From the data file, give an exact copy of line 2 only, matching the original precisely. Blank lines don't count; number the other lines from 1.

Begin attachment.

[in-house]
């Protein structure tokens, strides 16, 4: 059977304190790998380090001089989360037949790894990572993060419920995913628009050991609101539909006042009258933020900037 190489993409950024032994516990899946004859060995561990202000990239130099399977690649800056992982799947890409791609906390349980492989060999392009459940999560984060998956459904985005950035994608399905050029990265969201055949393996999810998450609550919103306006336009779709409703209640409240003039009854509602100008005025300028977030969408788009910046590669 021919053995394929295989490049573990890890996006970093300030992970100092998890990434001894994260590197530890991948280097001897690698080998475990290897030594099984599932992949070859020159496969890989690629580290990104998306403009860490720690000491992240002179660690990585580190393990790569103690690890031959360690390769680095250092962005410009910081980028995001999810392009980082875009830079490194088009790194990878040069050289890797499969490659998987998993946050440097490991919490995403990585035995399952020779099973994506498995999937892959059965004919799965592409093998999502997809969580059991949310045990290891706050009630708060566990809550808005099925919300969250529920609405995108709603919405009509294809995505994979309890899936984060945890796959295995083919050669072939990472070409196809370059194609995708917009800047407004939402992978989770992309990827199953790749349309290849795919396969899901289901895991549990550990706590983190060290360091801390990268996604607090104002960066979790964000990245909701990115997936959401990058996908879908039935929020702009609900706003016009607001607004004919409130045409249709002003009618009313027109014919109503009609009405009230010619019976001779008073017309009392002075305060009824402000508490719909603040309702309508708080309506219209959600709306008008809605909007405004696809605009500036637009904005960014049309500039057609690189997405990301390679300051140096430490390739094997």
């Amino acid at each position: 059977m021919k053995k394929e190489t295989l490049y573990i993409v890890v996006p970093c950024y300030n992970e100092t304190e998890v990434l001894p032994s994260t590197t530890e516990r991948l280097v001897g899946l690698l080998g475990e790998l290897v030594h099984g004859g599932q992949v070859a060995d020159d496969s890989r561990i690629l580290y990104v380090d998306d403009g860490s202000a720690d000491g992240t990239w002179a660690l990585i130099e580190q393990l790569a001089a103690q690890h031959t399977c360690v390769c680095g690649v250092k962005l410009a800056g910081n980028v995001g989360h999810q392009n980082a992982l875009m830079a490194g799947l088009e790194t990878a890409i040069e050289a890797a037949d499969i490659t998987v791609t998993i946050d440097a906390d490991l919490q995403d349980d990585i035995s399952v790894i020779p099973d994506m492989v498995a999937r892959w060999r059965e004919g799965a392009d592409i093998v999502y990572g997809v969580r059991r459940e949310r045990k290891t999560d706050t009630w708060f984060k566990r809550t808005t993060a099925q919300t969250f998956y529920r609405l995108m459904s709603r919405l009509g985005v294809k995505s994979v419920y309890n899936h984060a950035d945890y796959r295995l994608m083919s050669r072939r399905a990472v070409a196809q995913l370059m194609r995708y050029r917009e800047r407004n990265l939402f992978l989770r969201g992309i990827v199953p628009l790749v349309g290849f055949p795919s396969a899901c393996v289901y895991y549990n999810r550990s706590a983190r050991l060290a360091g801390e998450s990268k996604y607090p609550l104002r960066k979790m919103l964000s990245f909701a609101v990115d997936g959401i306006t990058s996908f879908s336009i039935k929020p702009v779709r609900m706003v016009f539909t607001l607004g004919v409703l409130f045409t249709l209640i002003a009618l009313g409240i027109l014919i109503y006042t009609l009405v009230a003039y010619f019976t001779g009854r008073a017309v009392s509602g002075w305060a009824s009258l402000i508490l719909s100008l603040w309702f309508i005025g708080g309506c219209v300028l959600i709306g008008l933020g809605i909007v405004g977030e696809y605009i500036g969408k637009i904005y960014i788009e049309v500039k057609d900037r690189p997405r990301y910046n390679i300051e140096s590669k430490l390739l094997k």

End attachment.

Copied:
């Protein structure tokens, strides 16, 4: 059977304190790998380090001089989360037949790894990572993060419920995913628009050991609101539909006042009258933020900037 190489993409950024032994516990899946004859060995561990202000990239130099399977690649800056992982799947890409791609906390349980492989060999392009459940999560984060998956459904985005950035994608399905050029990265969201055949393996999810998450609550919103306006336009779709409703209640409240003039009854509602100008005025300028977030969408788009910046590669 021919053995394929295989490049573990890890996006970093300030992970100092998890990434001894994260590197530890991948280097001897690698080998475990290897030594099984599932992949070859020159496969890989690629580290990104998306403009860490720690000491992240002179660690990585580190393990790569103690690890031959360690390769680095250092962005410009910081980028995001999810392009980082875009830079490194088009790194990878040069050289890797499969490659998987998993946050440097490991919490995403990585035995399952020779099973994506498995999937892959059965004919799965592409093998999502997809969580059991949310045990290891706050009630708060566990809550808005099925919300969250529920609405995108709603919405009509294809995505994979309890899936984060945890796959295995083919050669072939990472070409196809370059194609995708917009800047407004939402992978989770992309990827199953790749349309290849795919396969899901289901895991549990550990706590983190060290360091801390990268996604607090104002960066979790964000990245909701990115997936959401990058996908879908039935929020702009609900706003016009607001607004004919409130045409249709002003009618009313027109014919109503009609009405009230010619019976001779008073017309009392002075305060009824402000508490719909603040309702309508708080309506219209959600709306008008809605909007405004696809605009500036637009904005960014049309500039057609690189997405990301390679300051140096430490390739094997």